Wes Craven is a very odd man. On one hand, you have the luminary who gave us the breathtakingly original slants on the horror movie which we saw in A Nightmare on Elm Street, New Nightmare and the Scream franchise, along with his talent as a straight-forward thriller director in Red Eye. On the other hand you have the king of schlock, the man behind pointless gore fests like the original Last House on the Left or The Hills Have Eyes or even Dracula 2000. And, on a third severed hand you’d probably find lying around his trailer somewhere, you have the Wes Craven who wholeheartedly approves and supports schlokier remakes of his schlokiest films. Like this, the remake of Last House on the Left.
Remember a few weeks back when I suggested that I was uncomfortable with slashers as an inherently sexist and misogynistic genre? Well, my opinion certainly hasn’t changed much. This time around the daughter is allowed to survive her beating and her rape (her friend is not so lucky), but not so that she can become a character in her own right. According to the director, it’s so there can be a ‘clicking clock’ element to the following revenger sequence. That I had to read about that intended effect (rather than determining it myself) suggests how successful the film is at pushing that aspect of the drama.
Again, the daughter is a powerless figure who calls upon her father to protect her – because men are just better at that then weak, inferior women who exist purely to be objectified, right? You might make the case that the mother is involved in the revenge – but it isn’t an equal opportunities engagement. The mother is forced to exact a quick and brutal revenge on one of the three, but more out of panic than calculation or decisiveness. Even then, it takes her husband to finish off that member of the party. I hope I spoil nothing by observing that the mother in this movie kills none of the three fiends responsible for brutalising her daughter, leaving the killing to her husband.
But that’s enough of the underlying themes which I am uncomfortable with (and yes, most of them focus around the portrayal of female characters – the daughter is presented as a sex object to the audience in a bikini before the attack takes place). I’m doubt that being a well-produced and directed thriller or horror could fully counter my unease at those notions, but it’s a bit of a moot point – the film simply doesn’t work as drama, thriller or horror. On a strictly visceral level, we know that the daughter will be attacked in order to set in motion the revenge saga that the film has been advertised as. The director holds that element until more than half-way through. So we know that it’s going to happen and that the three fugitives are going to end up at her parents’ house, so there’s no suspense. Maybe there could be, in the hands of a more capable director, but there isn’t here.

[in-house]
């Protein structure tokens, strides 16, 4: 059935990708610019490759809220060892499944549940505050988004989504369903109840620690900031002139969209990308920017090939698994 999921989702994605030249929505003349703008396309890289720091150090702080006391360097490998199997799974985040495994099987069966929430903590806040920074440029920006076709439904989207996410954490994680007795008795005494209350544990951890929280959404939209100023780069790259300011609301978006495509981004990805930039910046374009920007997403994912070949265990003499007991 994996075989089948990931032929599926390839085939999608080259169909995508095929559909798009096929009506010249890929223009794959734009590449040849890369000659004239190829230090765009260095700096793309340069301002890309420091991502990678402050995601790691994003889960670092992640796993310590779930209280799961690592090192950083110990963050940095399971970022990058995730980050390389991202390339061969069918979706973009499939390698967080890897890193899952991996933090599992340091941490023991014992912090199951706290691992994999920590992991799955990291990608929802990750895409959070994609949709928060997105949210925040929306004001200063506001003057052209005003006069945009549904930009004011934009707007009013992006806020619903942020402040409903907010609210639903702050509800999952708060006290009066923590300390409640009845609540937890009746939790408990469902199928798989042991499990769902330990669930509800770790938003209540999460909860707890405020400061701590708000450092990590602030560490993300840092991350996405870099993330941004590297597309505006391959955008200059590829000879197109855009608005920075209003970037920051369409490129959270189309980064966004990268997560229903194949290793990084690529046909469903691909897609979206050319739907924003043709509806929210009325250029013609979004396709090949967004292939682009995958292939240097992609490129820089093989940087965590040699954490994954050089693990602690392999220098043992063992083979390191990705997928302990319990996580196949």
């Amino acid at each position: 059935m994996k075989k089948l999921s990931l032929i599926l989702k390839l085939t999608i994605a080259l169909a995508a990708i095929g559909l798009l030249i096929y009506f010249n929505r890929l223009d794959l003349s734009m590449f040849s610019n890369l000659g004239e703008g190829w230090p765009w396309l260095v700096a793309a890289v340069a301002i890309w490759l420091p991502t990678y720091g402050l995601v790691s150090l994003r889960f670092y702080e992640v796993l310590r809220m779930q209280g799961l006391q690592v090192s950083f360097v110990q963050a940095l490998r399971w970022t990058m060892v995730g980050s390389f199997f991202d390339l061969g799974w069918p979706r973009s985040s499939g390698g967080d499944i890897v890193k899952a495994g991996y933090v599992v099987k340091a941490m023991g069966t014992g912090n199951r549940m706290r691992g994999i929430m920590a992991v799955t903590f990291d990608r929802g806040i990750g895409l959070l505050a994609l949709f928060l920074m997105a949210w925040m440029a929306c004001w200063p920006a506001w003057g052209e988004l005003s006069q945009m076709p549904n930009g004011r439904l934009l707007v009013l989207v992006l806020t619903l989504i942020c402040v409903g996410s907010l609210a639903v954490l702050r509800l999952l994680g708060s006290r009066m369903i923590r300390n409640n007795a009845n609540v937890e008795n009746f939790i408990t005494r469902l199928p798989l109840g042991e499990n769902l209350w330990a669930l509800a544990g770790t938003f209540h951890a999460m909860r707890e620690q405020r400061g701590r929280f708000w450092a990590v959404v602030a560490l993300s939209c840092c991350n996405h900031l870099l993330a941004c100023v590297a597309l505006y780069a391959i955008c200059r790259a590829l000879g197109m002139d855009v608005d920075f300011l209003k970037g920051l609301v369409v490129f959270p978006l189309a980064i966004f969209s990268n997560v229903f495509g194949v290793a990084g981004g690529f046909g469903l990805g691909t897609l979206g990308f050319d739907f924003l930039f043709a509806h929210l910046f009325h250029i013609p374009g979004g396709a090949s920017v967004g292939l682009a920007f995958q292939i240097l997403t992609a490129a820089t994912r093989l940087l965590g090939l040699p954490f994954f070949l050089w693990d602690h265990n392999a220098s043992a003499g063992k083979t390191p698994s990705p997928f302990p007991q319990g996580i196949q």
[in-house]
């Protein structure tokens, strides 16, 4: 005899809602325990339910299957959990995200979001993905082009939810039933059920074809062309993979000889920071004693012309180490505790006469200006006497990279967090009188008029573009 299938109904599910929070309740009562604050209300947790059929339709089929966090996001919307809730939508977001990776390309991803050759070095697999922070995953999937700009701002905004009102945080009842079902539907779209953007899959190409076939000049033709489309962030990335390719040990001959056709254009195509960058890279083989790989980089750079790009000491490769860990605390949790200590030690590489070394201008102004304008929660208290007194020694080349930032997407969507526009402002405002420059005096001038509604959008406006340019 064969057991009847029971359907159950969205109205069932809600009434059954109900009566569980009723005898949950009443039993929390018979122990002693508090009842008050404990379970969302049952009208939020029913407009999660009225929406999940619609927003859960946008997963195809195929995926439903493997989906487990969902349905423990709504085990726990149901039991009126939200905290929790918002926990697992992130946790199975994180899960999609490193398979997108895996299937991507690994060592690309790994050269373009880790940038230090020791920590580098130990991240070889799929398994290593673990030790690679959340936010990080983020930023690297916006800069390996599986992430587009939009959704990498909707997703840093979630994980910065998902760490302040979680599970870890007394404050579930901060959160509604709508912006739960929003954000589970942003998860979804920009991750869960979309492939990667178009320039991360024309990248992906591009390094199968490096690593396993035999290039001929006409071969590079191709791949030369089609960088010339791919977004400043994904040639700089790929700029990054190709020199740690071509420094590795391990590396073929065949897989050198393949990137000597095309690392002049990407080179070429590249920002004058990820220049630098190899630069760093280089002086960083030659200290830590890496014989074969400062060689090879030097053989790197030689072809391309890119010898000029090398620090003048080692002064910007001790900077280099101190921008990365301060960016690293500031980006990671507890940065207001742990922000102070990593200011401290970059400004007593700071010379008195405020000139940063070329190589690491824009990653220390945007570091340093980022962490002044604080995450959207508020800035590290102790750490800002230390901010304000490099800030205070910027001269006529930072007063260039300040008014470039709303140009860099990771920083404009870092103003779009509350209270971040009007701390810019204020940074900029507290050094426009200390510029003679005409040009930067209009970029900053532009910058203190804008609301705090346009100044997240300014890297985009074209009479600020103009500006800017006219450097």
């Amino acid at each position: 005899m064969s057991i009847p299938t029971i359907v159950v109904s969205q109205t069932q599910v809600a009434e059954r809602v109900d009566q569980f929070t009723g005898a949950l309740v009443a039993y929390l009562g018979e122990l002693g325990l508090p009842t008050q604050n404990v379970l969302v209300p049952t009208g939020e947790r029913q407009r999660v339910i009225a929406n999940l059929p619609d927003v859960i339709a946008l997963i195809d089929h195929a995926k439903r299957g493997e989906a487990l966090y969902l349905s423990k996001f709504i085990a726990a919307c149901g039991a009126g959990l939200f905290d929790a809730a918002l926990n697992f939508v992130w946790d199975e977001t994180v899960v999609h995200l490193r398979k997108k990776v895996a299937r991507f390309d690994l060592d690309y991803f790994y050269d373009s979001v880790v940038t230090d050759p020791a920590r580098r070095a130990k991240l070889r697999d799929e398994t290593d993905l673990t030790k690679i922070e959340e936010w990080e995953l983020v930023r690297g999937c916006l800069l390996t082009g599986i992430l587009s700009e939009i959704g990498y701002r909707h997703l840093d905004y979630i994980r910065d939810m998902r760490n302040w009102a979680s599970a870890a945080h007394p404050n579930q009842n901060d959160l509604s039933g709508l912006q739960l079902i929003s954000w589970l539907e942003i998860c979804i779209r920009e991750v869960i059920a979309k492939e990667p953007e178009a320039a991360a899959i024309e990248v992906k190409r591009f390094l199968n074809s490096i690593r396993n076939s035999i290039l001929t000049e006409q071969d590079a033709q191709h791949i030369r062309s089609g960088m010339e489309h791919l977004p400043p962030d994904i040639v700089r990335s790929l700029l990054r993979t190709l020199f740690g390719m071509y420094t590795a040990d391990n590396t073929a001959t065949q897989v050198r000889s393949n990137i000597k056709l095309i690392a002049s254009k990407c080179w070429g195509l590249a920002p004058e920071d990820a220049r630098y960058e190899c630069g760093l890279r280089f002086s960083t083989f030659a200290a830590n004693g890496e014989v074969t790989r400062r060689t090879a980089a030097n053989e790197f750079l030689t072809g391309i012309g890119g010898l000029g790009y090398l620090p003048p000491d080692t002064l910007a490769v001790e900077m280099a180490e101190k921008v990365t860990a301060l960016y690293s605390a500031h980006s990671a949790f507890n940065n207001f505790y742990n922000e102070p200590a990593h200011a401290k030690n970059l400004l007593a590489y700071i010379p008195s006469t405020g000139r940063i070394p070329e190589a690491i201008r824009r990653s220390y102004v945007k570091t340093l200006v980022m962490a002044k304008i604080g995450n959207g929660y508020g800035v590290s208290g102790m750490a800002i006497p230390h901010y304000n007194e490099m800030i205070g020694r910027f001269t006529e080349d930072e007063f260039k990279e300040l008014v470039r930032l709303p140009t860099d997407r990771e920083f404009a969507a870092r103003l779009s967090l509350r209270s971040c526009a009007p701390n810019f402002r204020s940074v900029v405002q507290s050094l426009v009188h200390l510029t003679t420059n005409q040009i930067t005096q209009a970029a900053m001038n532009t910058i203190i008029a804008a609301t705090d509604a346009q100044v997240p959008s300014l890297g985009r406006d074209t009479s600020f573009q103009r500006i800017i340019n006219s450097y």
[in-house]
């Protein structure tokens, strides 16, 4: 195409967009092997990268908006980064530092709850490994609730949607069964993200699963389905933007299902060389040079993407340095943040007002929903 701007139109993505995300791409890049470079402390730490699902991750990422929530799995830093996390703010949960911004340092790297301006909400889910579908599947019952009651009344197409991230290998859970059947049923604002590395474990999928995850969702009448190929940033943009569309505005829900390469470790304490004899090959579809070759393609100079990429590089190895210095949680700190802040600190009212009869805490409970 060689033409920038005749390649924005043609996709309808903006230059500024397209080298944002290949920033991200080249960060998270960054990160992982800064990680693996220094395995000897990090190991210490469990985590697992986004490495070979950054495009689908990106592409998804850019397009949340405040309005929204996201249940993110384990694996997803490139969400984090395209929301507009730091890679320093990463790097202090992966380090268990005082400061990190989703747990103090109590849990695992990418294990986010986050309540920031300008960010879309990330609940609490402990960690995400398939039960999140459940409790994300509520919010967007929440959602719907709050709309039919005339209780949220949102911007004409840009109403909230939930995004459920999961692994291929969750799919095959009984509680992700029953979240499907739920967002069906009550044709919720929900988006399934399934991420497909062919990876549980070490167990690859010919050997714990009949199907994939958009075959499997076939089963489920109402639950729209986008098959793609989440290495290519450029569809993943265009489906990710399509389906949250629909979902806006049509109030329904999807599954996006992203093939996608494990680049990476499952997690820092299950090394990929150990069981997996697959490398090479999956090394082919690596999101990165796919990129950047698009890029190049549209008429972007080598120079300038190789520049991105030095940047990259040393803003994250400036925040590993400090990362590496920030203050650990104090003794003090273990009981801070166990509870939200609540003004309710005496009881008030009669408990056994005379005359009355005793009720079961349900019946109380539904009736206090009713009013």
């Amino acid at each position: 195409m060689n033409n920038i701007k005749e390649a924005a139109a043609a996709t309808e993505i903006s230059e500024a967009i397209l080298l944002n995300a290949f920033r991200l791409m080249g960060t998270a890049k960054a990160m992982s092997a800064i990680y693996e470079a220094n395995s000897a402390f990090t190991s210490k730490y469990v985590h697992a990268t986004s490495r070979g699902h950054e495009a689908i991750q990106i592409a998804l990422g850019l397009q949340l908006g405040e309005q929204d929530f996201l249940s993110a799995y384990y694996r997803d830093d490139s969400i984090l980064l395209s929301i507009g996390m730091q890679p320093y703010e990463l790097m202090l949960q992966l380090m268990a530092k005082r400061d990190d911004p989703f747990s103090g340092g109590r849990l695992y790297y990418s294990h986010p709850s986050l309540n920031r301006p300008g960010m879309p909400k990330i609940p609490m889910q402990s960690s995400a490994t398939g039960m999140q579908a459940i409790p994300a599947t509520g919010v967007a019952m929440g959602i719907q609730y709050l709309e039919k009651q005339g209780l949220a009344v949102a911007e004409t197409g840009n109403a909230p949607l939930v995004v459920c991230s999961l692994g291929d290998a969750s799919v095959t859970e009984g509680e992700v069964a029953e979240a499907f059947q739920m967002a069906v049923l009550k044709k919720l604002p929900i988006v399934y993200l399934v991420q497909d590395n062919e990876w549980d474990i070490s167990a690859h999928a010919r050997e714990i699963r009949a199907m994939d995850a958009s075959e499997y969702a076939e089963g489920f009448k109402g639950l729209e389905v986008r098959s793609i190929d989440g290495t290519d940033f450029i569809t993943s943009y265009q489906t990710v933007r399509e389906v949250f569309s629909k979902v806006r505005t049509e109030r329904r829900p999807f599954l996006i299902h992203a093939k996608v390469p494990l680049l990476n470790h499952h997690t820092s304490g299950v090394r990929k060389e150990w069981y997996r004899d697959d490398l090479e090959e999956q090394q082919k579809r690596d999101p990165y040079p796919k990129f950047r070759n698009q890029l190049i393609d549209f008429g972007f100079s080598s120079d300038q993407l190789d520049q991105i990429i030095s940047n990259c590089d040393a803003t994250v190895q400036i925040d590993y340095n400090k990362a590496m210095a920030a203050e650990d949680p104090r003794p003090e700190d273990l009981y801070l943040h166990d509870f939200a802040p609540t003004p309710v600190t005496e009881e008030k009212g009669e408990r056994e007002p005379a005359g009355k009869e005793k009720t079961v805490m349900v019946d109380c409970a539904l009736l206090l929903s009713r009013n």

Even once we move past that first half, which really only succeeds in making a rape sequence uncomfortable (which, being honest, shouldn’t be too difficult to manage), the film never really sells itself as either a study of parental guilt and protectiveness or as a rip-roaring rampage of revenge. I’m not sure which one of the two it intended to be, but it ended up being neither. Instead we get a lame paint-by-numbers finale with a few bits of gore tossed in (and some awful CGI which manages to wreck what little mood the film has generated), where we know pretty much what is going to happen because we’ve seen it all before – not even in the original film, but in any number of inferior hunter/stalker films over the years. This has nothing new or insightful to add to the genre as a whole.
The production itself is less than stellar, even by the standards of the slasher/gore/revenge genre. The film quality isn’t the highest, nor are the performers. It looks like it was made for television, to be brutally honest. The music is passable – if highly derivative – and the make-up is actually quite good (particularly in the open sequence, if gory makeup is your thing).
I know what the film is intended to appeal to (or exploit, depending on how kind you are). Adults do fear for their children – perhaps even more than when the original film was made. There is certainly fertile ground here for dramatic exploration – just as The Brave One explored personal victimisation in a mature fashion, for example. The problem is that there is nothing mature about this film – it’s pure exploitation.
Do yourself a favour and keep on driving.
Filed under: Non-Review Reviews Tagged: | brutalisation, feminism, film, horror, last house on the left, Movie, non-review review, remake, review, slasher, the last house on the left, victimisation, wes craven